Stealing from the Past: Fantasy in History – a Fantasy Con 2015 Panel

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The fantasy genre is hugely influenced by history. Whether it’s the reinvented Medieval Europe of Tolkien’s Middle Earth, the scrambled Victorian era of steampunk, or the tendency of urban fantasy vampires to have lived through history’s greatest moments, real history seeps into every pore of our imaginary worlds. One of the panels at this year’s Fantasy Con explored historical fantasy, where real history comes to the forefront of the fantasy, and as a writer in both genres I took copious notes. Here are some of the highlights….

The Panellists

Susan Bartholomew – moderator

Jacey Bedford

Susan Boulton

Anne Lyle

Juliet E McKenna

Toby Venables

The Introductory Bit

The first question for the panel was about what period they write in and whether, if they had a time machine, they’d go back to that era. The general consensus was that they wouldn’t, due to the ways in which most periods of the past are uglier and more dangerous than our own. Toby Venables said that he would if he could have a year to train first – a pragmatic adventurousness that won me around, as did the fact that he writes 12th century stuff – after the panel, his Hunter of Sherwood went onto my to-read list.

In the general conversation that came out of this, Juliet McKenna impressed me, as she always does, with insight and ability to pin down important ideas. In talking about making historical details convincing, she pointed out that if you get four historical academics together you’ll get seven different opinions on the period under discussion. As long as you use plausible versions of history (or write in a fictional world, as she does), people can’t legitimately tell you you’ve got it wrong – though they’ll still try. That’s the pitfall of writing about history.

Changing Perspectives

One of Susan’s most interesting questions for the panel was whether they’d had to change characters’ points of view to fit the period they were writing about. Juliet pointed out that popular perspectives on history are often Victorian inventions rather than the truth, and so have an old-fashioned white male bias. We hear about the exceptional people, not the ordinary ones, but you have to understand the rules of the ordinary to write about people living outside them.

Anne Lyle talked about softening a character’s prejudices, so that they would reflect the historical era but be palatable to readers. For me, this seems like a key thing. Historical fiction is an encounter between modern readers and the imagined past – it’s already a compromise, that’s not always a bad thing.

Another important point Juliet raised was that we have to understand the biases affecting historical analysis of the periods we’re examining. For example, academic books from the 1950s about Athenian culture had to be careful in how they discussed homosexuality, as it was still illegal in the UK. The AIDS epidemic forced another shift in understanding in the 1980s, as officialdom recognised the importance of situational homosexuality in prisons and the army. The context of later historians affects what we see as true.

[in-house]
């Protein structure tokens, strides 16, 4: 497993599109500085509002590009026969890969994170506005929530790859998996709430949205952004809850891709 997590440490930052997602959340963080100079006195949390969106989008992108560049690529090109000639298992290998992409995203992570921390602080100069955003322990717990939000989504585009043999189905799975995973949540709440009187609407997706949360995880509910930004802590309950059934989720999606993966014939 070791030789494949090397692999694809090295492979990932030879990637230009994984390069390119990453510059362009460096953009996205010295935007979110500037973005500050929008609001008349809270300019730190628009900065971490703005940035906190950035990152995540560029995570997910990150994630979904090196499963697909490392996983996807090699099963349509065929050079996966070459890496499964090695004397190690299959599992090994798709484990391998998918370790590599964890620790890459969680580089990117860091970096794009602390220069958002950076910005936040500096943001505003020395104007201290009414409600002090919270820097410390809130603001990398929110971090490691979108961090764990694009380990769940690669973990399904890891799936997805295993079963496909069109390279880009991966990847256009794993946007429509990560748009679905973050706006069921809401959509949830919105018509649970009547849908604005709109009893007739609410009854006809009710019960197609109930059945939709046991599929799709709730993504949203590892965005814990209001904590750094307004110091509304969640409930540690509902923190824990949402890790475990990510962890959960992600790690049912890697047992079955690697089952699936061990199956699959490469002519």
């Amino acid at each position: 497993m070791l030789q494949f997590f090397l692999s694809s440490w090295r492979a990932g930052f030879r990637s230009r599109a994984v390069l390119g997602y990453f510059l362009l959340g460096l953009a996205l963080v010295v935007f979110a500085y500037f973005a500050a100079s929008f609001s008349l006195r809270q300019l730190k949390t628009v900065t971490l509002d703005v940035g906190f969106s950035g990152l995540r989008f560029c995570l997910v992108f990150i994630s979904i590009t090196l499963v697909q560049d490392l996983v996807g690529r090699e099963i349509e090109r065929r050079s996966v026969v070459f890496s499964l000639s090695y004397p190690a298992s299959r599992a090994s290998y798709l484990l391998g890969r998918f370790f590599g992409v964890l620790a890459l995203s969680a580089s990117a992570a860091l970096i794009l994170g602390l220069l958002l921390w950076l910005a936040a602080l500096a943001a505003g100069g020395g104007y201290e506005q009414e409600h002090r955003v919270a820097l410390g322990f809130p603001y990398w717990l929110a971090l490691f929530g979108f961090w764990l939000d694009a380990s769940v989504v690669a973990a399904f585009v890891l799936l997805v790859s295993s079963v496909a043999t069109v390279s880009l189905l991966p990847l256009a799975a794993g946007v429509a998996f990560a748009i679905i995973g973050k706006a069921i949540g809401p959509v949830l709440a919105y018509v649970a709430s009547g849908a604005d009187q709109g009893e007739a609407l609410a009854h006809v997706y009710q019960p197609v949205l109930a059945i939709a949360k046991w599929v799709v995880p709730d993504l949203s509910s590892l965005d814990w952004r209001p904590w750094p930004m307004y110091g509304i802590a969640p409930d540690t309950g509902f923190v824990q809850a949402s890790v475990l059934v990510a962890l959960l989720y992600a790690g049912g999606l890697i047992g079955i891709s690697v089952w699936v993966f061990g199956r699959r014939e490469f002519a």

Then everyone was mean about Richard I, winning my approval. Richard I = most over-rated jerk in English history. Fact.

Emotional Truths

Speaking of compromises in depicting the past, the panellists talked about the real historical details they hadn’t included in their fiction because readers would find them unbelievable or incomprehensible. One obvious area is language. Modern people can’t understand 12th century English. Deadwood had to deviate from the way real frontier thugs talked in order to give the language the same emotional impact, as the language considered outrageous at the time now sounds mild.

The final discussion led to a couple of my favourite quotes of the panel:

Toby Venables, discussing deviating from standard historical conceptions – “For a Viking crew, there was no rulebook that said ‘this is how to be a Viking’.”

And in response more wisdom from Juliet McKenna – “One of the biggest mistakes you can make is making the past too homogenous.”

Another Great Panel

This was a fascinating panel to listen to, and I’m sorry I didn’t take enough notes to properly credit the wisdom of all the panellists. Juliet McKenna has been a highlight of every panel I’ve ever seen her on, and this was no exception, but everyone had interesting things to say.

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Andrew Knighton

Andrew Knighton is an author of speculative and historical fiction, including comics, short stories, and novels. A freelance writer and a keen gamer, he lives in Yorkshire with a cat, an academic, and a big pile of books. His work has been published by Top Cow, Commando Comics, and Daily Science Fiction, and he has ghostwritten over forty novels in a variety of genres. His latest novella, Ashes of the Ancestors, is out now from Luna Press Publishing.